Oh, how these words have escaped my lips many a time.
Recently, patience paid off. Patience turned an ordinary day into a very rarely seen act of emotion.
We sat for an hour and a half and watched as the large grey forms of life emerged from the thickets. Their gentle communication settled our very souls and soon we became completely absorbed by their daily activities.
An eruption of rumbles and trumpets filled the air, commotion broke. Four large bulls came storming through the herd, the dominate one searching for his mate.
Advising my guests to be very quiet, we watched as the large dominate bull made his way to the female of his choice. The dust settled and magic happened.
They began to mate. Everything went deathly quiet for a few moments before bubbly conversations of excitement and congratulations between the elephants started again.
Nature taught me to be patient. Patience paid off.
The bush has allowed me to embrace life once more, to breathe deeply and enjoy life. To treat it gently, respectfully.
As if the blessing of my daily life wasn’t enough, on the 22nd of May 2019, I was treated to such a phenomenal sighting to mark a year at Sabi Sabi.
I have been fortunate to watch a number of our predator species feeding on their hard-earned kills. But today, today I watched my first kill go down from start to finish!
The air crisp and the sun slowly heating the surface of the land we search high and low for the Southern Pride.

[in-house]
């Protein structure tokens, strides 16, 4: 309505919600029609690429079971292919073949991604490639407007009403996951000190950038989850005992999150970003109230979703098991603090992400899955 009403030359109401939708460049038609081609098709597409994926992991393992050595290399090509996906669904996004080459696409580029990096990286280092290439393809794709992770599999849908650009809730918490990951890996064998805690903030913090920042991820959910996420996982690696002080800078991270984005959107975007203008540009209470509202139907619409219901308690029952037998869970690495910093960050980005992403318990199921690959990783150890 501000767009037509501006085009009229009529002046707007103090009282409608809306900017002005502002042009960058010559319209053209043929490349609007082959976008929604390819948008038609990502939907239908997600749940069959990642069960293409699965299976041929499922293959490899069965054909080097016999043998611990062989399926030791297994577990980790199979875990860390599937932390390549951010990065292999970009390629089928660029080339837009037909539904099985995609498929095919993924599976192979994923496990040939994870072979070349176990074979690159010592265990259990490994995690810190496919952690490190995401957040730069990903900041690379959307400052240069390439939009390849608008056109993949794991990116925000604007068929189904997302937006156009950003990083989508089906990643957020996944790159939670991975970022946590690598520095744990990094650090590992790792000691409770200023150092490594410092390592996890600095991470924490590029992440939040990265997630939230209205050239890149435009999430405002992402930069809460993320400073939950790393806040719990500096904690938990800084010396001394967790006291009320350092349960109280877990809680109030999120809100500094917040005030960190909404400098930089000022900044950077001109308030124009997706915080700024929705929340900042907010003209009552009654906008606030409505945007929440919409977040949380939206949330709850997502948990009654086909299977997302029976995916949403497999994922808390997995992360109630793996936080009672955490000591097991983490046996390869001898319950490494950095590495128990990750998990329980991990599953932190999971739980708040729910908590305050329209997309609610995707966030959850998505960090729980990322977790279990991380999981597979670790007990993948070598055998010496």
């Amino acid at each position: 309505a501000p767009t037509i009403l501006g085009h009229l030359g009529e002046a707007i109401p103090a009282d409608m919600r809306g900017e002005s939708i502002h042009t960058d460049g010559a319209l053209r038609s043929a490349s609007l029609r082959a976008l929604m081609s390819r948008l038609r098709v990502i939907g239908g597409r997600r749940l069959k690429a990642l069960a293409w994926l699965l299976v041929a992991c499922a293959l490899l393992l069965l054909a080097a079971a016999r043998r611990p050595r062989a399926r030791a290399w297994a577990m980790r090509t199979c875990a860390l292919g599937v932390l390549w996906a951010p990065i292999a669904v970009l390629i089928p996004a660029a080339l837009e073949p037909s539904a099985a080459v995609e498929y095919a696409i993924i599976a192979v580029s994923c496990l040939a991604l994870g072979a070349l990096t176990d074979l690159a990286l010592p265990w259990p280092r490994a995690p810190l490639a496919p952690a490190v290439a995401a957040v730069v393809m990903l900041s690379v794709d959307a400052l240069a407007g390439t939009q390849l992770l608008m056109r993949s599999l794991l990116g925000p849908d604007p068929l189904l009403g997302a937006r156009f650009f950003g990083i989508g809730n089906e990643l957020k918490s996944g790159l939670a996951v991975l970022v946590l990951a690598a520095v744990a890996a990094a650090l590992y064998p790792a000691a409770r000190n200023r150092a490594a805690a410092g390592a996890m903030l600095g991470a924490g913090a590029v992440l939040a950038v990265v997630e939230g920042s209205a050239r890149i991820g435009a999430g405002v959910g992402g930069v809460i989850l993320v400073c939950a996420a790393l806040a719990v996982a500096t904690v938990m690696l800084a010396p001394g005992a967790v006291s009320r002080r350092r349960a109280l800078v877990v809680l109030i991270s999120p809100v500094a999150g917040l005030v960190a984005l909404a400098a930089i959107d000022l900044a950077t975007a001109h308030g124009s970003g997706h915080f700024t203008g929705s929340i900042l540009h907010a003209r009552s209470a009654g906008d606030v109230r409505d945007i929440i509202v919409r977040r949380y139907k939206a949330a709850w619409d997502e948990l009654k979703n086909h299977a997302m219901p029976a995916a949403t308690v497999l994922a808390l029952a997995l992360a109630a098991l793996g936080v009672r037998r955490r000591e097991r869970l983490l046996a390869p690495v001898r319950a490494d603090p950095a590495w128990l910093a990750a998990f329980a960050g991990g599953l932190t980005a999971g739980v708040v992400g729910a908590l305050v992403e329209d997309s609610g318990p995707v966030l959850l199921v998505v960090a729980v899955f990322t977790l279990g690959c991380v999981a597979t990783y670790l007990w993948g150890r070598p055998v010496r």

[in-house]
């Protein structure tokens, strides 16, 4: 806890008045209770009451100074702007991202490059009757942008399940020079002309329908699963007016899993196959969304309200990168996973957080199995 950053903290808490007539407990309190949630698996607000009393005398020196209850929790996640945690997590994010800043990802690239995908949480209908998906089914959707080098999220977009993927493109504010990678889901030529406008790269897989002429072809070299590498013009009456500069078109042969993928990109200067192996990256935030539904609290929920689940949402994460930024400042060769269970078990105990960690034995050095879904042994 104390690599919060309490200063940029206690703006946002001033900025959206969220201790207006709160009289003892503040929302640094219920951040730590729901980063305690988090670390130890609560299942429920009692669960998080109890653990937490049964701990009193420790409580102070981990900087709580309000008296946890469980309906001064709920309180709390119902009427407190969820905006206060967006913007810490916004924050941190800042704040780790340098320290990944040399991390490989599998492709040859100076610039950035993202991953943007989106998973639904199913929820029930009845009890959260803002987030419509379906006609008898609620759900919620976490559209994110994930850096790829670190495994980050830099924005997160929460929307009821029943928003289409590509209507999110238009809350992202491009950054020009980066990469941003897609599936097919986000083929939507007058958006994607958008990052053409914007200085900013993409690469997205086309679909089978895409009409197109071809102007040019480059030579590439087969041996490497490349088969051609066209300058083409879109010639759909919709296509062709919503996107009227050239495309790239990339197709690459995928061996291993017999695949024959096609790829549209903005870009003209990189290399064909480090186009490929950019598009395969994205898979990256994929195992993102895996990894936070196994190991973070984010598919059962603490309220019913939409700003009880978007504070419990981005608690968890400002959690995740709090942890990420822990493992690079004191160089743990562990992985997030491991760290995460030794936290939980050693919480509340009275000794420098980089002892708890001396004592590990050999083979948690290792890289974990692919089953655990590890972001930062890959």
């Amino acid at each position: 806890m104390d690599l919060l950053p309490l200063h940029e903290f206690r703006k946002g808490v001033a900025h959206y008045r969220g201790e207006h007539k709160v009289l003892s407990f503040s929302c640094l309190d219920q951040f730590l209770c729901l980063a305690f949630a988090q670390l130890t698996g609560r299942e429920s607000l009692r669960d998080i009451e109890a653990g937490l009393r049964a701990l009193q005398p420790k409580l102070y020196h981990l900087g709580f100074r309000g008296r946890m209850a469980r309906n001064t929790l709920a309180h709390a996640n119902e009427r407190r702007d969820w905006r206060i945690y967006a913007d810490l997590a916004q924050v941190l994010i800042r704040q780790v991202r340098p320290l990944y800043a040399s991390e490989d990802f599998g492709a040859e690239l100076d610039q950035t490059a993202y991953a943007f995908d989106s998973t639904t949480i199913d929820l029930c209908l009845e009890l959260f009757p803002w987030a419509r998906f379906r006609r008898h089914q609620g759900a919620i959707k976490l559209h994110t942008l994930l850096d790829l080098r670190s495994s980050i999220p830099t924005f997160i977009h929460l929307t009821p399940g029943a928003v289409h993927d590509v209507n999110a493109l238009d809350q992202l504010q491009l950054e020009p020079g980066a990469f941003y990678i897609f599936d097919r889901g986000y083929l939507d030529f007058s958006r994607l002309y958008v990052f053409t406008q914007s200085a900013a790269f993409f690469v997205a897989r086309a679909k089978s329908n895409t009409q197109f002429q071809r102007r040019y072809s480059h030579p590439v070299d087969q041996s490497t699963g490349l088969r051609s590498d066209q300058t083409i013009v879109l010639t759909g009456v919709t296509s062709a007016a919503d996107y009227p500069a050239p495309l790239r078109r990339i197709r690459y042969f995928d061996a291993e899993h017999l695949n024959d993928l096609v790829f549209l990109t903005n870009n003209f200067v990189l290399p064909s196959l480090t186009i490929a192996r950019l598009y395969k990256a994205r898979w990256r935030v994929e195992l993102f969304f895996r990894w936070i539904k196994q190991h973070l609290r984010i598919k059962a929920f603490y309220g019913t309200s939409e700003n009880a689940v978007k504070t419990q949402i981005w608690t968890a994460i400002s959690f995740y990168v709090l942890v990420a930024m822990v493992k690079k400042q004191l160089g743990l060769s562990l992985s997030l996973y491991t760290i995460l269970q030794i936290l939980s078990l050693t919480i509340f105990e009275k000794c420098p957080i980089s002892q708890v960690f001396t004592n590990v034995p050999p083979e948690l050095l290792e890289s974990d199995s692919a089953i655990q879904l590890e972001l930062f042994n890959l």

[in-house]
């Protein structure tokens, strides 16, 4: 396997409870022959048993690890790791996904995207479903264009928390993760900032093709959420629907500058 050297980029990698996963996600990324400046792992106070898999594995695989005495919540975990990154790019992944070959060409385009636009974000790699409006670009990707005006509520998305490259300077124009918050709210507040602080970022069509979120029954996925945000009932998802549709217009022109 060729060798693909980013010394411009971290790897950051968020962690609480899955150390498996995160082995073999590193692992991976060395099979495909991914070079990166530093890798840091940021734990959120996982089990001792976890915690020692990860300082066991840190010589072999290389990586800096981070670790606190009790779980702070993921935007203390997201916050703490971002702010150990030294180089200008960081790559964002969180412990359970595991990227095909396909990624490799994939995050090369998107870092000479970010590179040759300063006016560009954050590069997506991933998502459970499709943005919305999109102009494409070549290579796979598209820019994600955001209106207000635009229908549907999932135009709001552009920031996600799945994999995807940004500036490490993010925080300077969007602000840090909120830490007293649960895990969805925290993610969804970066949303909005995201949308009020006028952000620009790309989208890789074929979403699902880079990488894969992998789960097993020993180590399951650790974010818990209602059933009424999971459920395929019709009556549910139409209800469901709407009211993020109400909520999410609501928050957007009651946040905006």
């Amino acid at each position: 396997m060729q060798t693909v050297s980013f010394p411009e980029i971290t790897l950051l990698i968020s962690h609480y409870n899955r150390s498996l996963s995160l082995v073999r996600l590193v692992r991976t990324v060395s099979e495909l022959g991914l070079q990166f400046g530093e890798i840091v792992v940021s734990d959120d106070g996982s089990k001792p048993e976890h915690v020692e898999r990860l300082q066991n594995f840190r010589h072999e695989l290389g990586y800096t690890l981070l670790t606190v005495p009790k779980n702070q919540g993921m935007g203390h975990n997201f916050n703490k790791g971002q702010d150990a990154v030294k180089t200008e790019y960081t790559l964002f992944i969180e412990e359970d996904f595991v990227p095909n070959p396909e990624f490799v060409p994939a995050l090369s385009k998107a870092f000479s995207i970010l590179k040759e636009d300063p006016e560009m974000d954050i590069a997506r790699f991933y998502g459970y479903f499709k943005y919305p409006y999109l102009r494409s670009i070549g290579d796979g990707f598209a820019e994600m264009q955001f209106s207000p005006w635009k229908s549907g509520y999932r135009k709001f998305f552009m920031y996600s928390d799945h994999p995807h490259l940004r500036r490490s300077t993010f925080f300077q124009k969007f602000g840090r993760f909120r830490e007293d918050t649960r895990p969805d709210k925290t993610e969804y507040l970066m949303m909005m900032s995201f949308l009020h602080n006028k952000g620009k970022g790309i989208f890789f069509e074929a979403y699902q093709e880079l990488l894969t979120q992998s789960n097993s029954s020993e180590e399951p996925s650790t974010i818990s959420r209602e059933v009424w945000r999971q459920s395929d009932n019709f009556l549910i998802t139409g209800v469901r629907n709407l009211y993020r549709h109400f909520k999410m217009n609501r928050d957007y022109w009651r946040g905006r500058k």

The lions were found moving through thickets, rubbing against one another as they reaffirm their bonds. Exciting!
We made our way through a riverbed and decided that waiting for them on the other side might be worth our while as there was a watering hole.
Well this young female had other plans in mind. We noticed as her focus shifted, a Wildebeest emerged from the bush behind us. We watched it drink water… We also watched as her belly lowered to the ground and her stalk began.
Guests beaming with excitement we held our ground. With all elements in her favour, she used our vehicle as cover for a brief moment as the Wildebeest moved in the opposite direction through the open area towards the thickets.
She was gone! We spotted her hightailing it behind the large male, we took off behind her and strategically manoeuvred through the open area.
We heard the impact as though we were front row of a rugby match! It was powerful. We had just witnessed nature in its rawest form. Not too far behind, the rest of the pride followed and they all put an end to the Wildebeest.
Witnessing life in this manner has been wild, raw and beautiful. There have been many incredible encounters in the last year, but these two stood out to me in recent times. I’m sure that in the years ahead that I spend in the bush, I will learn a lot more from Mother Nature. I will be embraced further into her world.
“Every creature was designed to serve a purpose. Learn from animals for they are there to teach you the way of life. There is a wealth of knowledge that is openly accessible in nature. Our ancestors knew this and embraced the natural cures found in the bosoms of the earth. Their classroom was nature. They studied the lessons to be learned from animals.”
“Much of human behaviour can be explained by watching the wild beasts around us. They are constantly teaching us things about ourselves and the way of the universe, but most people are too blind to watch and listen.” ― Suzy Kassem